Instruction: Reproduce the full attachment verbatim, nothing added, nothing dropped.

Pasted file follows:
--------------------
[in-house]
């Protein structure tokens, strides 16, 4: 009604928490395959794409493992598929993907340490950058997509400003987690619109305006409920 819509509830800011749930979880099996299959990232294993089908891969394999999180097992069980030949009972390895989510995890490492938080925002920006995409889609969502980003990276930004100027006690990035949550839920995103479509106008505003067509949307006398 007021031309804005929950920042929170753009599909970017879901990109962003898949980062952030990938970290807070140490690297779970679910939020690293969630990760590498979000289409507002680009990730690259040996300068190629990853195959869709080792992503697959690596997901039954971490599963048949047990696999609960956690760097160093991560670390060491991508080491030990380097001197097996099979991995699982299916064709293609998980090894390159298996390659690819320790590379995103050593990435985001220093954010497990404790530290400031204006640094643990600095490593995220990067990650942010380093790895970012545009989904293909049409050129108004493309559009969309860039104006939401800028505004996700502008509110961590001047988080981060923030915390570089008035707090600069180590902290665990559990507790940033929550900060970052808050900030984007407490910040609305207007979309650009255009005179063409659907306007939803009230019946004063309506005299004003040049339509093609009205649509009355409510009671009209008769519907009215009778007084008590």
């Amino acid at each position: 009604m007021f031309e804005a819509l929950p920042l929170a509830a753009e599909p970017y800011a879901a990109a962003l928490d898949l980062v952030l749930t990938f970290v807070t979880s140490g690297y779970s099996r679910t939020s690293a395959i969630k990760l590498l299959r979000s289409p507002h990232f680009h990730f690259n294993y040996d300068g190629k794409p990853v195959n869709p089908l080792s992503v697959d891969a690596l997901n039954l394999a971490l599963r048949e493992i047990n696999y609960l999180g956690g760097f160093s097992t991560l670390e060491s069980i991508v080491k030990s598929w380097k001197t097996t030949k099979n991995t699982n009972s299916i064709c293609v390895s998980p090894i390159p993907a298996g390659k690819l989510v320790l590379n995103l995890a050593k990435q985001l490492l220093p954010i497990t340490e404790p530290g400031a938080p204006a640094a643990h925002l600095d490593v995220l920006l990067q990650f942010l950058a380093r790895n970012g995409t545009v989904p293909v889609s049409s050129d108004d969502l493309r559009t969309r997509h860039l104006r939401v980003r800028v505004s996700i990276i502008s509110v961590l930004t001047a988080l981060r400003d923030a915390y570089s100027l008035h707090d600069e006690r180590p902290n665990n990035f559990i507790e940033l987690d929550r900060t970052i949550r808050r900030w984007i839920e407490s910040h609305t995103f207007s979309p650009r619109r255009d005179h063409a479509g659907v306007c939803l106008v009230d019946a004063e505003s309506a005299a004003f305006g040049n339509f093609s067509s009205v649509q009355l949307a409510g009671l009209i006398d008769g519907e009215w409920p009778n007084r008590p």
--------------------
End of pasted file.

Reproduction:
[in-house]
């Protein structure tokens, strides 16, 4: 009604928490395959794409493992598929993907340490950058997509400003987690619109305006409920 819509509830800011749930979880099996299959990232294993089908891969394999999180097992069980030949009972390895989510995890490492938080925002920006995409889609969502980003990276930004100027006690990035949550839920995103479509106008505003067509949307006398 007021031309804005929950920042929170753009599909970017879901990109962003898949980062952030990938970290807070140490690297779970679910939020690293969630990760590498979000289409507002680009990730690259040996300068190629990853195959869709080792992503697959690596997901039954971490599963048949047990696999609960956690760097160093991560670390060491991508080491030990380097001197097996099979991995699982299916064709293609998980090894390159298996390659690819320790590379995103050593990435985001220093954010497990404790530290400031204006640094643990600095490593995220990067990650942010380093790895970012545009989904293909049409050129108004493309559009969309860039104006939401800028505004996700502008509110961590001047988080981060923030915390570089008035707090600069180590902290665990559990507790940033929550900060970052808050900030984007407490910040609305207007979309650009255009005179063409659907306007939803009230019946004063309506005299004003040049339509093609009205649509009355409510009671009209008769519907009215009778007084008590």
């Amino acid at each position: 009604m007021f031309e804005a819509l929950p920042l929170a509830a753009e599909p970017y800011a879901a990109a962003l928490d898949l980062v952030l749930t990938f970290v807070t979880s140490g690297y779970s099996r679910t939020s690293a395959i969630k990760l590498l299959r979000s289409p507002h990232f680009h990730f690259n294993y040996d300068g190629k794409p990853v195959n869709p089908l080792s992503v697959d891969a690596l997901n039954l394999a971490l599963r048949e493992i047990n696999y609960l999180g956690g760097f160093s097992t991560l670390e060491s069980i991508v080491k030990s598929w380097k001197t097996t030949k099979n991995t699982n009972s299916i064709c293609v390895s998980p090894i390159p993907a298996g390659k690819l989510v320790l590379n995103l995890a050593k990435q985001l490492l220093p954010i497990t340490e404790p530290g400031a938080p204006a640094a643990h925002l600095d490593v995220l920006l990067q990650f942010l950058a380093r790895n970012g995409t545009v989904p293909v889609s049409s050129d108004d969502l493309r559009t969309r997509h860039l104006r939401v980003r800028v505004s996700i990276i502008s509110v961590l930004t001047a988080l981060r400003d923030a915390y570089s100027l008035h707090d600069e006690r180590p902290n665990n990035f559990i507790e940033l987690d929550r900060t970052i949550r808050r900030w984007i839920e407490s910040h609305t995103f207007s979309p650009r619109r255009d005179h063409a479509g659907v306007c939803l106008v009230d019946a004063e505003s309506a005299a004003f305006g040049n339509f093609s067509s009205v649509q009355l949307a409510g009671l009209i006398d008769g519907e009215w409920p009778n007084r008590p």